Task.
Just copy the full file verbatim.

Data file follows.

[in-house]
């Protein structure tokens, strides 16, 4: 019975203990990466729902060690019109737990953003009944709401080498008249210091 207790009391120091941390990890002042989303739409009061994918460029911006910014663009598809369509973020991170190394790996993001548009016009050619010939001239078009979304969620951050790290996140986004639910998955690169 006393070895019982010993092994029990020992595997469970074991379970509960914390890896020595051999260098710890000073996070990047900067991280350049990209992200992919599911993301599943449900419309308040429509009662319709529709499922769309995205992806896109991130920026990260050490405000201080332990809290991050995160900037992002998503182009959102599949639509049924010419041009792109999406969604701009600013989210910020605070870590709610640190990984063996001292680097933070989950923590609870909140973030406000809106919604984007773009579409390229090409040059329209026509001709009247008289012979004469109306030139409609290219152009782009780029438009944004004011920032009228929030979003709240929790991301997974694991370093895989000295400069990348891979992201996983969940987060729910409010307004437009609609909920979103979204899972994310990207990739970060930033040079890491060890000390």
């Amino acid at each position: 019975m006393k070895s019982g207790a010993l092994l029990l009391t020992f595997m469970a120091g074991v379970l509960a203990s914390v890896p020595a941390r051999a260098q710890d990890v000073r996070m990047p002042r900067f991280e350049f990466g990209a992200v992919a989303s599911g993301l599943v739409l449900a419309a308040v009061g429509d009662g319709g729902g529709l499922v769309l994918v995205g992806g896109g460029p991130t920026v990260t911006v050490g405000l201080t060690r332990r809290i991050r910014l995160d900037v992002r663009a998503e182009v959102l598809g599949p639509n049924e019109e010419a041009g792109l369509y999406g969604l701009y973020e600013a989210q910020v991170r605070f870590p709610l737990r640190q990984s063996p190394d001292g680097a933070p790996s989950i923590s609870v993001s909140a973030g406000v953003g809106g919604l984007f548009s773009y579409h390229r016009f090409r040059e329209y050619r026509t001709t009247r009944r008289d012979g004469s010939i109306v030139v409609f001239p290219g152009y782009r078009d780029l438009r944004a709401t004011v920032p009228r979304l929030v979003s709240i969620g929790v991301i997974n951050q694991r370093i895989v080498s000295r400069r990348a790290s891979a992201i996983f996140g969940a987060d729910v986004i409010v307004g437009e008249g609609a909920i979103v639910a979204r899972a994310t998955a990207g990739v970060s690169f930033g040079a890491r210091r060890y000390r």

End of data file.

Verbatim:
[in-house]
């Protein structure tokens, strides 16, 4: 019975203990990466729902060690019109737990953003009944709401080498008249210091 207790009391120091941390990890002042989303739409009061994918460029911006910014663009598809369509973020991170190394790996993001548009016009050619010939001239078009979304969620951050790290996140986004639910998955690169 006393070895019982010993092994029990020992595997469970074991379970509960914390890896020595051999260098710890000073996070990047900067991280350049990209992200992919599911993301599943449900419309308040429509009662319709529709499922769309995205992806896109991130920026990260050490405000201080332990809290991050995160900037992002998503182009959102599949639509049924010419041009792109999406969604701009600013989210910020605070870590709610640190990984063996001292680097933070989950923590609870909140973030406000809106919604984007773009579409390229090409040059329209026509001709009247008289012979004469109306030139409609290219152009782009780029438009944004004011920032009228929030979003709240929790991301997974694991370093895989000295400069990348891979992201996983969940987060729910409010307004437009609609909920979103979204899972994310990207990739970060930033040079890491060890000390």
């Amino acid at each position: 019975m006393k070895s019982g207790a010993l092994l029990l009391t020992f595997m469970a120091g074991v379970l509960a203990s914390v890896p020595a941390r051999a260098q710890d990890v000073r996070m990047p002042r900067f991280e350049f990466g990209a992200v992919a989303s599911g993301l599943v739409l449900a419309a308040v009061g429509d009662g319709g729902g529709l499922v769309l994918v995205g992806g896109g460029p991130t920026v990260t911006v050490g405000l201080t060690r332990r809290i991050r910014l995160d900037v992002r663009a998503e182009v959102l598809g599949p639509n049924e019109e010419a041009g792109l369509y999406g969604l701009y973020e600013a989210q910020v991170r605070f870590p709610l737990r640190q990984s063996p190394d001292g680097a933070p790996s989950i923590s609870v993001s909140a973030g406000v953003g809106g919604l984007f548009s773009y579409h390229r016009f090409r040059e329209y050619r026509t001709t009247r009944r008289d012979g004469s010939i109306v030139v409609f001239p290219g152009y782009r078009d780029l438009r944004a709401t004011v920032p009228r979304l929030v979003s709240i969620g929790v991301i997974n951050q694991r370093i895989v080498s000295r400069r990348a790290s891979a992201i996983f996140g969940a987060d729910v986004i409010v307004g437009e008249g609609a909920i979103v639910a979204r899972a994310t998955a990207g990739v970060s690169f930033g040079a890491r210091r060890y000390r």